I would theorize that the cap sensing library is putting an interrupt on a pin, and without the correct connections, the interrupt wound up firing far faster than it does during normal operation and it was spending all it's time in the ISR.
As an aside... (unrelated to your issue above, but this will complicate things you do with that code in the future, and points to a your not recognizing a common pitfall with serial debugging)
You have Serial configured for 9600 baud (why the hell is this still everyone's "default" baud rate?! It's slow as hell!)
You are printing a string that's something like 15 bytes long, with a delay(10) between each attempt to print it.
9600 baud prints 1 byte in just over 1ms. (10/9.6 ms - 8 data bits plus start and stop bits). So every pass through loop you add around 5 more bytes to the serial buffer than you print. After around a dozen passes through loop, the 64-byte serial buffer is now full (note that you now also have 4 rounds of data backed up in the buffer too). At that point, Serial.print() becomes blocking - it will wait until enough space has been made (through data being sent) to fit what you are printing into the buffer - so it'll take 5-6ms on that step after you've filled the buffer.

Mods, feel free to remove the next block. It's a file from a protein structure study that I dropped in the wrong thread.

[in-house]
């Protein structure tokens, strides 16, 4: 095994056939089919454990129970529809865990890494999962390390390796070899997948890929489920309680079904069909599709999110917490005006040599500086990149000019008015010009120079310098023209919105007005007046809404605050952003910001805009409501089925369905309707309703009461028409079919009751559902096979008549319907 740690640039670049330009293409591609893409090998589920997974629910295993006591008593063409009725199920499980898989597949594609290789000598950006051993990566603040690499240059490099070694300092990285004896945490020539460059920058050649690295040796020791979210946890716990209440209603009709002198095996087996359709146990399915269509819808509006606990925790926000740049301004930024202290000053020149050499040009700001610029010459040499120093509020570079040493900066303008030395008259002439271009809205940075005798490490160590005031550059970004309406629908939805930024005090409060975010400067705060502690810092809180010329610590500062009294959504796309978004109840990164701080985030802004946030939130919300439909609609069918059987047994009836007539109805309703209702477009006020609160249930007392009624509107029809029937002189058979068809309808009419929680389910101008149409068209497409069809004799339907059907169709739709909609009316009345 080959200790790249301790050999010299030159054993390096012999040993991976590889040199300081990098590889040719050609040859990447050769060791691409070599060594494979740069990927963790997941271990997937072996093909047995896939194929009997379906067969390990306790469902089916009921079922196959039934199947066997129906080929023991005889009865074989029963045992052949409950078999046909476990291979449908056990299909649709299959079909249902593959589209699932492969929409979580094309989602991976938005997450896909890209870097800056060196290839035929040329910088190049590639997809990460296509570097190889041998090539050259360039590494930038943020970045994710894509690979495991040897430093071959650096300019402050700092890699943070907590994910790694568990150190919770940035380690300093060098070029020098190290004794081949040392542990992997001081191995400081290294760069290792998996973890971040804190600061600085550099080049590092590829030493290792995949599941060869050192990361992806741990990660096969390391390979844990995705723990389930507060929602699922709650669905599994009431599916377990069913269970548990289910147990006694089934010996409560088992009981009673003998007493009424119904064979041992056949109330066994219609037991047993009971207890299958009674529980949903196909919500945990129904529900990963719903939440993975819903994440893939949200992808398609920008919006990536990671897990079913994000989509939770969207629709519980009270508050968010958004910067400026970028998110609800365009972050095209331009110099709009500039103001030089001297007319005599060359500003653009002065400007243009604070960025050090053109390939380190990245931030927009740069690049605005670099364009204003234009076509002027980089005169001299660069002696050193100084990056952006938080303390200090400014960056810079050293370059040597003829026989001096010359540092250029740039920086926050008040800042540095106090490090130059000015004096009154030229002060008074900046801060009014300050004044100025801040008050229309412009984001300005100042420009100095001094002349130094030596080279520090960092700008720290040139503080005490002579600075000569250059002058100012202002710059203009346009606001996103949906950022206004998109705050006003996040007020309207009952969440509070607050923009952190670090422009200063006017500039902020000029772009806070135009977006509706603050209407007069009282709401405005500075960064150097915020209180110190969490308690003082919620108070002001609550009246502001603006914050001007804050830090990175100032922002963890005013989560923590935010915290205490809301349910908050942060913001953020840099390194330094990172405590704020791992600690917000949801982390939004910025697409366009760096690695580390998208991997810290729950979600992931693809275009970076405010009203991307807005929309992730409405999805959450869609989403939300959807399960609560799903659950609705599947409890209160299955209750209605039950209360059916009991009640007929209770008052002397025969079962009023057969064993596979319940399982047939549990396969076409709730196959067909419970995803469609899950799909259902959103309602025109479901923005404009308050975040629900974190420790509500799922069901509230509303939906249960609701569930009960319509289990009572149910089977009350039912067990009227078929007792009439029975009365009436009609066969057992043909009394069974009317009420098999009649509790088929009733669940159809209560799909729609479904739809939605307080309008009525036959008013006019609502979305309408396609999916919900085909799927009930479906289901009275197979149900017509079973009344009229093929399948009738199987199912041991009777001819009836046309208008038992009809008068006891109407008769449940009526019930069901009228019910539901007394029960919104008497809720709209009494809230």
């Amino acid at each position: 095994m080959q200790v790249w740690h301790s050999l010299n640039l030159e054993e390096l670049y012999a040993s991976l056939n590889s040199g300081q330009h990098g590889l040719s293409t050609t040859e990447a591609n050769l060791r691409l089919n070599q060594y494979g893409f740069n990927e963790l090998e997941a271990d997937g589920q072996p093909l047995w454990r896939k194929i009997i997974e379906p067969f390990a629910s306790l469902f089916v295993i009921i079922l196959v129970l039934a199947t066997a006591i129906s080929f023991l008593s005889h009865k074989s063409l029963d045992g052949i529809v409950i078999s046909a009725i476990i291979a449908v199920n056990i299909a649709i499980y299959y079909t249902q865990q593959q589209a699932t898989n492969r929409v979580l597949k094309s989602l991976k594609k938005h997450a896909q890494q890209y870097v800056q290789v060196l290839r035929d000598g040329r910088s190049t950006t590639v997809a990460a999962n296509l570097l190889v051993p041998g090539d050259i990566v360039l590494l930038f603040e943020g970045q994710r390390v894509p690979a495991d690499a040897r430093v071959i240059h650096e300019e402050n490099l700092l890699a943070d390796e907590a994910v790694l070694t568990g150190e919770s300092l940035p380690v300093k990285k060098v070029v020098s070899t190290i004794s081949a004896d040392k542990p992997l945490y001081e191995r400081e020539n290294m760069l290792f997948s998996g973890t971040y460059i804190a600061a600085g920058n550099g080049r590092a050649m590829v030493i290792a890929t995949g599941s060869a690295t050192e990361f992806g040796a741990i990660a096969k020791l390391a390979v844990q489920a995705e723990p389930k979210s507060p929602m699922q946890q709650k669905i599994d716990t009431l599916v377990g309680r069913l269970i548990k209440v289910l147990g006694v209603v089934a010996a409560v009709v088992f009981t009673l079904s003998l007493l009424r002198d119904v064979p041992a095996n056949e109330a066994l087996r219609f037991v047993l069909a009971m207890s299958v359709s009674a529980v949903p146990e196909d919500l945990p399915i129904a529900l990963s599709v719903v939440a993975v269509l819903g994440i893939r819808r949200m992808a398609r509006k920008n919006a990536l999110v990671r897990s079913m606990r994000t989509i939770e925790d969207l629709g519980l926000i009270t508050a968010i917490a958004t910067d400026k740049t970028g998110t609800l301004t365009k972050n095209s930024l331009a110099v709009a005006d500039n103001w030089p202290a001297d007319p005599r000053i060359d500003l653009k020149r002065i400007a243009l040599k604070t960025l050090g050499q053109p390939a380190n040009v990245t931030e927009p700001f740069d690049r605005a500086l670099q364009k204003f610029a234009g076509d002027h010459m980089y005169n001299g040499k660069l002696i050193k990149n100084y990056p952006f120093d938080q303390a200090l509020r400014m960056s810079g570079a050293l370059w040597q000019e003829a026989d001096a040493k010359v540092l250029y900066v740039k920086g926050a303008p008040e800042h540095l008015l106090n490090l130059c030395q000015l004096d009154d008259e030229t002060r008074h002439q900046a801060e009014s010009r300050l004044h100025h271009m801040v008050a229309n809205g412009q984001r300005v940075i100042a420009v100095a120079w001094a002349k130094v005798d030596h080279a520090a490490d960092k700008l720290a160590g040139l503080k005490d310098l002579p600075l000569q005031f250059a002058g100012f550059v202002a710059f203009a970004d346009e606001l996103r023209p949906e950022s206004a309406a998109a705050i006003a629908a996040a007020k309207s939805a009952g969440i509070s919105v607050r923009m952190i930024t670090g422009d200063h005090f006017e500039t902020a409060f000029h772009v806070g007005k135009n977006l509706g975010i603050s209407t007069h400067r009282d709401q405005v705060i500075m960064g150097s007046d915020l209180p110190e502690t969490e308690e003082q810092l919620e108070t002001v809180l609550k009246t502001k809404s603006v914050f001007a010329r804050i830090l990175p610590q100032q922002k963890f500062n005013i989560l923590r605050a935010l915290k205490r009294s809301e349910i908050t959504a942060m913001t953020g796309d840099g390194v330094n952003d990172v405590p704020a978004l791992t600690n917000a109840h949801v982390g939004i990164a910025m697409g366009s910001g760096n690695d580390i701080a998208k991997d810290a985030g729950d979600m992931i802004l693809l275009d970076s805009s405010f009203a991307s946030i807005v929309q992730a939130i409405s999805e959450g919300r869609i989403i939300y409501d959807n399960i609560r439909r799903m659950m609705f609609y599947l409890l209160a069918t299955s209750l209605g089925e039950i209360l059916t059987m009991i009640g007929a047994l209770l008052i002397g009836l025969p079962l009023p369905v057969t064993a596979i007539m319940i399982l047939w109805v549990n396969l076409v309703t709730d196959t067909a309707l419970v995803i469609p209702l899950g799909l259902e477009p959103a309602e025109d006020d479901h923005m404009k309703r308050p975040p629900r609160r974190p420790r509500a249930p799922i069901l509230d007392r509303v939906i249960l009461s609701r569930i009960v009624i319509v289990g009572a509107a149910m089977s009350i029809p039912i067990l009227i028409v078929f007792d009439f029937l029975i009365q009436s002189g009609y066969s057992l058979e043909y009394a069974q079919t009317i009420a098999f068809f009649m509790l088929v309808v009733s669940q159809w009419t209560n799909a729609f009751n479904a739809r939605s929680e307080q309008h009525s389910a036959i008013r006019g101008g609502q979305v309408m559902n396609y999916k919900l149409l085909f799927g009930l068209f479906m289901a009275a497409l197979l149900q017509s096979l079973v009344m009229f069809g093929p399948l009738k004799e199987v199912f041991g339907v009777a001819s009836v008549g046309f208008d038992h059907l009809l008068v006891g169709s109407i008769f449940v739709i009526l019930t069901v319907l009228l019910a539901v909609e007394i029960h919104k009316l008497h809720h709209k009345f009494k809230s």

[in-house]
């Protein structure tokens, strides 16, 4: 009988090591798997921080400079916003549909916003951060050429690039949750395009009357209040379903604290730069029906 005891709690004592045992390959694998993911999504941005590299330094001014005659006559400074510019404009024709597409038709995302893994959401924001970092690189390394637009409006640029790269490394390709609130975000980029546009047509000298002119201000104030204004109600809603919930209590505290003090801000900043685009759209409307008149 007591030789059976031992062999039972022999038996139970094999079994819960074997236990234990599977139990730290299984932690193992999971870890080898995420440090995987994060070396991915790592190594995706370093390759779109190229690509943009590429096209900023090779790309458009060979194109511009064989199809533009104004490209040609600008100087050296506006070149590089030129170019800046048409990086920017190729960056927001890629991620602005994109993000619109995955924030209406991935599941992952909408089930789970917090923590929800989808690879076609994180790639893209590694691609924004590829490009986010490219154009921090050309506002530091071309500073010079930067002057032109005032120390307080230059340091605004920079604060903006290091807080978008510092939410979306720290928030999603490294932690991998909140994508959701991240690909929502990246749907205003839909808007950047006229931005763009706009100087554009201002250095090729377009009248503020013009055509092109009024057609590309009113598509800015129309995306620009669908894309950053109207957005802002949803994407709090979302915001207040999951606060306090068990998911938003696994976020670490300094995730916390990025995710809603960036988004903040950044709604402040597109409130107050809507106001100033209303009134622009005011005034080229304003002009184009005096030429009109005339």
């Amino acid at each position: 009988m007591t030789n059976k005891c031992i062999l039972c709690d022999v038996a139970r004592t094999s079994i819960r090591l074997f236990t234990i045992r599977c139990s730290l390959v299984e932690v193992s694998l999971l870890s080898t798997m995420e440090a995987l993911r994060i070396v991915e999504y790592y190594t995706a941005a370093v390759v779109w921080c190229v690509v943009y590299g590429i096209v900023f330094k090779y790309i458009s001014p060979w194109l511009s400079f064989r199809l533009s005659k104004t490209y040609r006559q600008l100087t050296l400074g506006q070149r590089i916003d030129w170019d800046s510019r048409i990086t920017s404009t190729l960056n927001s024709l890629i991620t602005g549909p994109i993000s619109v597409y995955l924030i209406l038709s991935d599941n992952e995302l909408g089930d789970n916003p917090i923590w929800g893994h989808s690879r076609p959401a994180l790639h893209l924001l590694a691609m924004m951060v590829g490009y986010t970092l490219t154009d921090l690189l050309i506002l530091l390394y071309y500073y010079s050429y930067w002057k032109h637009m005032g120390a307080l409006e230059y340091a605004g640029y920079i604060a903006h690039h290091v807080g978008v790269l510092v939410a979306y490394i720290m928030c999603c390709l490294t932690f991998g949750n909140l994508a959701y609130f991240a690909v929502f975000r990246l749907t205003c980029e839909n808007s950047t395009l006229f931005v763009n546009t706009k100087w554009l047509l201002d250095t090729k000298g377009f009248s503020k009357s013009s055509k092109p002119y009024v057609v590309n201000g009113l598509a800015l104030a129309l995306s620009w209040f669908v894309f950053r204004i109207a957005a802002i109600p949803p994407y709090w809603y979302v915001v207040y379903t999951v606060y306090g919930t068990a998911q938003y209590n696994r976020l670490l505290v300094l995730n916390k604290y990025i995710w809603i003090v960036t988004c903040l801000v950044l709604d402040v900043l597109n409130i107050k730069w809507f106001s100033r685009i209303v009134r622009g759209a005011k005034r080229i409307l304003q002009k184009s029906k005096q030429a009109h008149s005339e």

You want to avoid printing stuff to serial faster than you're sending it out for this reason; if nothing else, it will make the output you see less likely to lead you astray. In your case, simply cranking up the serial baud rate (or increasing the delay - maybe to 20ms) would solve this. If that's an Uno, I'd just run it at 115200.
On classic AVRs, 115200 baud works fine at 16 MHz (but not at 8 IIRC) - 57600 works at 8 on classic AVRs, and 115200 works on modern AVRs all the way down to 1 MHz (2 if they don't have the version of UART.cpp that uses U2X mode where appropriate)